4 Year Old Attacked For Wearing Red Shirt

Many people say they want to live in New Zealand because ‘it’s such a great place to raise kids‘, or ‘that kids can be kids for longer there‘.  Of course the reality is very different, see previous post.

Well, if despite that, you are still planning on making the move into this “culture of brutality” be sure to see that your kids don’t wear the wrong colour clothing because one poor mite in a park in Whakatane, Bay of  Plenty (a Black Power stronghold) was assaulted by a man in his 20s for wearing a red T shirt – Mongrel Mob colours.

Chose your colours with care because you may unwittingly be exposing your kids, or yourself, to the danger of random and unprovoked violence.

New Zealand has more gangs per head than any other country in the world with about seventy major gangs and over 4,000 patched members in a population of about 4,000,000 people (source) and has a problem with youth and street gangs that stretches back to the 1950s.

According to a report from the NZPA:

“The boy was playing in Whakatane’s Cutler Crescent reserve last week when the gang member, thought to be in his mid 20s to early 30s, approached the child while his father’s back was turned, poked him in the chest and shouted at him to remove the shirt, said Senior Sergeant Bruce Jenkins of Whakatane police.

The man then physically removed the shirt from the boy before his father could intervene.

Whakatane is known as the territory of the Black Power gang, which is associated with blue-coloured clothing.

The boy’s parents, who were shocked by the incident, declined to comment, but Mr Jenkins said police were treating it very seriously.

“We are very concerned about the age of the victim in this incident. That someone is picking on a kid in this manner is very worrying and we are looking to hold them to account for their actions.

“I think this offender is despicable and the police are intent on finding out who is responsible.”

The man was described as a male Maori, clean shaven with black short hair and about 170cm tall. He was wearing a blue T-shirt with “Whakatane” in white lettering on the front, black pants and blue bandannas around his wrists and neck.

There have been a number of gang colour-related assaults in the Bay of Plenty recently.

In November last year a teenager was assaulted by a group in the carpark of the Whakatane Pak’N Save because he was wearing a red t-shirt.

In January last year Murupara 16-year-old Jordan Herewini was run down and killed outside his home by a vehicle stolen from a family member.

Mongrel Mob members from Kawerau were charged with his murder. At the time of the slaying, the boy was wearing a yellow shirt – a colour associated with the rival Tribesmen gang.”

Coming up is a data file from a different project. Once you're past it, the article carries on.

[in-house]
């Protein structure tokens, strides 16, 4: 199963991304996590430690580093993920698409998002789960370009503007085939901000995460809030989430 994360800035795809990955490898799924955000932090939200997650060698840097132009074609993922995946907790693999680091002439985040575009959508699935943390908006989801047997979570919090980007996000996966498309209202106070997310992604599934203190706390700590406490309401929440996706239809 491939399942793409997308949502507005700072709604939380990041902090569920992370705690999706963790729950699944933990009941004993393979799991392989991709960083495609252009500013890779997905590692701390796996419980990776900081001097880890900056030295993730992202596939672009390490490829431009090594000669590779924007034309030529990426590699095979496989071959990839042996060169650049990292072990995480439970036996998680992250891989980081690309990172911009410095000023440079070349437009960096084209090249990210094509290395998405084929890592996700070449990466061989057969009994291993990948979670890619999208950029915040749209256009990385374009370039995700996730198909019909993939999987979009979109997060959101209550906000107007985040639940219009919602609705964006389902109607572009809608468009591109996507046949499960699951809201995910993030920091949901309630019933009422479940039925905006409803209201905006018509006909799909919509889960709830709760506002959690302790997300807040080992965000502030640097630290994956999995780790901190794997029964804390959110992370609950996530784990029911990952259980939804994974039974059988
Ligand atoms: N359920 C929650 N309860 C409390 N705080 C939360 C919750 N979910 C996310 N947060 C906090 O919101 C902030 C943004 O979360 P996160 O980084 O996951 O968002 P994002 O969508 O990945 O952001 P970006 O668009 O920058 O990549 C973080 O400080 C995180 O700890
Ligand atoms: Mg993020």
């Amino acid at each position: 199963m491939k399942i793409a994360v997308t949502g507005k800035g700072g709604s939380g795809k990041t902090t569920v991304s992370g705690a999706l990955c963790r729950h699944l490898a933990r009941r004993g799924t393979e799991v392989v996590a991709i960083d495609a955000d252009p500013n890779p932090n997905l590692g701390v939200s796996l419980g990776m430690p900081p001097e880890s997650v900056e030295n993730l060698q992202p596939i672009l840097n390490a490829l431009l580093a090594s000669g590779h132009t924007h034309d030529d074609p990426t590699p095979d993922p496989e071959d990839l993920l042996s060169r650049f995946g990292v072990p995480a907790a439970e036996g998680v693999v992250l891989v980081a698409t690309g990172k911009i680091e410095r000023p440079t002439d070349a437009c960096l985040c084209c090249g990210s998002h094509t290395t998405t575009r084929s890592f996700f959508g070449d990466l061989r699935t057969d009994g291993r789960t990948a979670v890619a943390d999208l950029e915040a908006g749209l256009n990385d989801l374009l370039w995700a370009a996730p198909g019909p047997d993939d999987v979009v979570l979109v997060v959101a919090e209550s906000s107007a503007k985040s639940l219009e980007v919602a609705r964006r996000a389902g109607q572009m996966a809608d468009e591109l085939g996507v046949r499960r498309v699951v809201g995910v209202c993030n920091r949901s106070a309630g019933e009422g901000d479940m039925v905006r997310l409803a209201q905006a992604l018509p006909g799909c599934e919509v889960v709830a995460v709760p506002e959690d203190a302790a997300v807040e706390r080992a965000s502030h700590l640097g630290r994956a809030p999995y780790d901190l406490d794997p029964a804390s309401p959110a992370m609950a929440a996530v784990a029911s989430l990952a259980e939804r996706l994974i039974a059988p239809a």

For more about gangs in New Zealand read New Zealand’s Gang Problem on Blogger

There’s also a Wikipedia page that you may want to familiarise yourself with, you owe it to your kids:

“There are numerous gangs in New Zealand, of varying criminality, organisation and ethnicity. According to the New Zealand Police, the three most prominent New Zealand gangs are Black Power (not related to the African-American movement); the Mongrel Mob, and the Nomads. Other gangs are prominent in particular areas, for example the Junior Don Kings (JDK) and Dope Money Sex (DMS) in Central Auckland.

According to the book Gangs by Ross Kemp, New Zealand has more gangs per head then any other country in the world, with about seventy major gangs and over 4,000 patched members in a population of about 4,000,000 people.

According to sociologist Jarrod Gilbert, New Zealand has had problems with youth and street gangs since the 1950s. However organised crime gangs such as those which currently dominate the New Zealand scene mostly date from the 1970s. ‘Gangsta‘ style gangs have been a presence in New Zealand since the early 1990s but individual gangs of this type are typically short lived.[1] New Zealand gangs have generally been heavily influenced by their American counterparts. Although Black Power takes its name from the black liberation movement of the same name, in many ways it and similar gangs are much more akin to white American motorcycle gangs such as the Hell’s Angels. Since the early 1990s newer gangs have primarily been influenced by African American street gangs such as the Crips and Bloods.

Gang members are a minority of New Zealand criminals. A New Zealand Ministry of Justice study showed that in 1991 just under 80% of prison inmates had no gang history, and just over 90% had no current gang membership. Of the prison population, 4% were members of the Mongrel Mob and 4.3% former members, while 3.6% were current and 3.2% former members of Black Power. No other gang had more than one percent of the prison population. A similar study in 2003 showed that 11.3% of prison inmates were gang members. Of these, about a third each were Mongrel Mob or Black Power, with no other gangs having more than 5% of the imprisoned gang population.

Or any of the posts tagged Gangs, also take a look at the videos in the side bar ->.